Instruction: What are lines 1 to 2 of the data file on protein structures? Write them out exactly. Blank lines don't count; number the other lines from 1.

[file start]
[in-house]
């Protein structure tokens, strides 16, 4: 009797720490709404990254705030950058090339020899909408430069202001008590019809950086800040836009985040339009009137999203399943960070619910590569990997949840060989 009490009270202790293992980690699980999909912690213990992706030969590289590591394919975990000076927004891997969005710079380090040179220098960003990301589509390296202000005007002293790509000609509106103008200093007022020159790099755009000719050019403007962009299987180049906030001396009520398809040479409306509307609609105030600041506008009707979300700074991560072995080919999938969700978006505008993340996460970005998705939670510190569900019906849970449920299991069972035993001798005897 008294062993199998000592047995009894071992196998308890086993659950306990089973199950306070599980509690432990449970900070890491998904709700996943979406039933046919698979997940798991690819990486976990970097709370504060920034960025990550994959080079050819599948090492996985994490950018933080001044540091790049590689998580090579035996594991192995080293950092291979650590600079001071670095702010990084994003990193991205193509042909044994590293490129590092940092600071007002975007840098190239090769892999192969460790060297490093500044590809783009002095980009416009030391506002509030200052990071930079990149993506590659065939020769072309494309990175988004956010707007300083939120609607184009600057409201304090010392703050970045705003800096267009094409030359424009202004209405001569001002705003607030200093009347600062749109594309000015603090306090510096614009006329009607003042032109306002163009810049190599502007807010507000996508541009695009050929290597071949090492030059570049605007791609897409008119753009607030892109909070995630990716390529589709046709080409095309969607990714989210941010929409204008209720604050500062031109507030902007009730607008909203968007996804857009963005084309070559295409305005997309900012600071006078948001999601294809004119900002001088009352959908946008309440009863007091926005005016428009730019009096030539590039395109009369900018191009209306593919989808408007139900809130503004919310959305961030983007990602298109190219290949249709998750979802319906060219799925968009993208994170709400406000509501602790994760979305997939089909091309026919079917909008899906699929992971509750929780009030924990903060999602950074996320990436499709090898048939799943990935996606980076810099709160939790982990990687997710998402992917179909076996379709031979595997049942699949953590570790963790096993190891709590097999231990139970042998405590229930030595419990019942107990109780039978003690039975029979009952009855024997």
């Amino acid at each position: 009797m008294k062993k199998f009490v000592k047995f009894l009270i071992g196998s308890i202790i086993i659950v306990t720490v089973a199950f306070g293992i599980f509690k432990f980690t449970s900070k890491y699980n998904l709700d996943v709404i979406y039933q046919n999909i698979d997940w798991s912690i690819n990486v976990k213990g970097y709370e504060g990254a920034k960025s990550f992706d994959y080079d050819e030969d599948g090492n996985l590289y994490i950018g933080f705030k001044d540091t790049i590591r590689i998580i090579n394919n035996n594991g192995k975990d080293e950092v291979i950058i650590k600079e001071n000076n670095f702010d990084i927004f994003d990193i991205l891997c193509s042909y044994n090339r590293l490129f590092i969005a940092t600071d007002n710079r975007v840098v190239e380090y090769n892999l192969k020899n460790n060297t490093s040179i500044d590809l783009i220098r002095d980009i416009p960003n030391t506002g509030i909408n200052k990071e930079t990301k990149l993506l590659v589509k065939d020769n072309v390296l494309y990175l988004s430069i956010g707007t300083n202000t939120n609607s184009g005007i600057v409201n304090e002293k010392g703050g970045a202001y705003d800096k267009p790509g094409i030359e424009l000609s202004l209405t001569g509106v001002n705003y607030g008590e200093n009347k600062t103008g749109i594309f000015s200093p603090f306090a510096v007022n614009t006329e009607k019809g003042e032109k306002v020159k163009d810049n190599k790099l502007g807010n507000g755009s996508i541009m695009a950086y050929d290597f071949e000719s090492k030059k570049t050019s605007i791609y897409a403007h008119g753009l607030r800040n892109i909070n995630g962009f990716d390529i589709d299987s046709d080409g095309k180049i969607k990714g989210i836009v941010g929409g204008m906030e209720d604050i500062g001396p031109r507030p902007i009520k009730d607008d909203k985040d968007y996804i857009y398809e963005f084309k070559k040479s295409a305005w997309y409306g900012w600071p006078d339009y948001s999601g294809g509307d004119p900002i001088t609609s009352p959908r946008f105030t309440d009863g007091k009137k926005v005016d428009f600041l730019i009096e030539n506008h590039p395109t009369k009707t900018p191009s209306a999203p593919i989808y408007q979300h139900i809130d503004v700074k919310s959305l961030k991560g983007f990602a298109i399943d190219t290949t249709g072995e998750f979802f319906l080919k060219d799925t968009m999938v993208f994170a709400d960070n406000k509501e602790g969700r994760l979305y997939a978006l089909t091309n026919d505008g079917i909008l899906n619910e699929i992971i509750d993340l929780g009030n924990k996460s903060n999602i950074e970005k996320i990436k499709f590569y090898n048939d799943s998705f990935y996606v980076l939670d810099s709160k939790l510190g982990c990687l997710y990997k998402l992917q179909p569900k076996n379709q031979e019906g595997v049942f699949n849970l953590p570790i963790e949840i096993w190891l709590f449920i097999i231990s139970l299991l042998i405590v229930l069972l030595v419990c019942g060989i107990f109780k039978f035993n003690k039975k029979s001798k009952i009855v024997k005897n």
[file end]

[in-house]
């Protein structure tokens, strides 16, 4: 009797720490709404990254705030950058090339020899909408430069202001008590019809950086800040836009985040339009009137999203399943960070619910590569990997949840060989 009490009270202790293992980690699980999909912690213990992706030969590289590591394919975990000076927004891997969005710079380090040179220098960003990301589509390296202000005007002293790509000609509106103008200093007022020159790099755009000719050019403007962009299987180049906030001396009520398809040479409306509307609609105030600041506008009707979300700074991560072995080919999938969700978006505008993340996460970005998705939670510190569900019906849970449920299991069972035993001798005897 008294062993199998000592047995009894071992196998308890086993659950306990089973199950306070599980509690432990449970900070890491998904709700996943979406039933046919698979997940798991690819990486976990970097709370504060920034960025990550994959080079050819599948090492996985994490950018933080001044540091790049590689998580090579035996594991192995080293950092291979650590600079001071670095702010990084994003990193991205193509042909044994590293490129590092940092600071007002975007840098190239090769892999192969460790060297490093500044590809783009002095980009416009030391506002509030200052990071930079990149993506590659065939020769072309494309990175988004956010707007300083939120609607184009600057409201304090010392703050970045705003800096267009094409030359424009202004209405001569001002705003607030200093009347600062749109594309000015603090306090510096614009006329009607003042032109306002163009810049190599502007807010507000996508541009695009050929290597071949090492030059570049605007791609897409008119753009607030892109909070995630990716390529589709046709080409095309969607990714989210941010929409204008209720604050500062031109507030902007009730607008909203968007996804857009963005084309070559295409305005997309900012600071006078948001999601294809004119900002001088009352959908946008309440009863007091926005005016428009730019009096030539590039395109009369900018191009209306593919989808408007139900809130503004919310959305961030983007990602298109190219290949249709998750979802319906060219799925968009993208994170709400406000509501602790994760979305997939089909091309026919079917909008899906699929992971509750929780009030924990903060999602950074996320990436499709090898048939799943990935996606980076810099709160939790982990990687997710998402992917179909076996379709031979595997049942699949953590570790963790096993190891709590097999231990139970042998405590229930030595419990019942107990109780039978003690039975029979009952009855024997």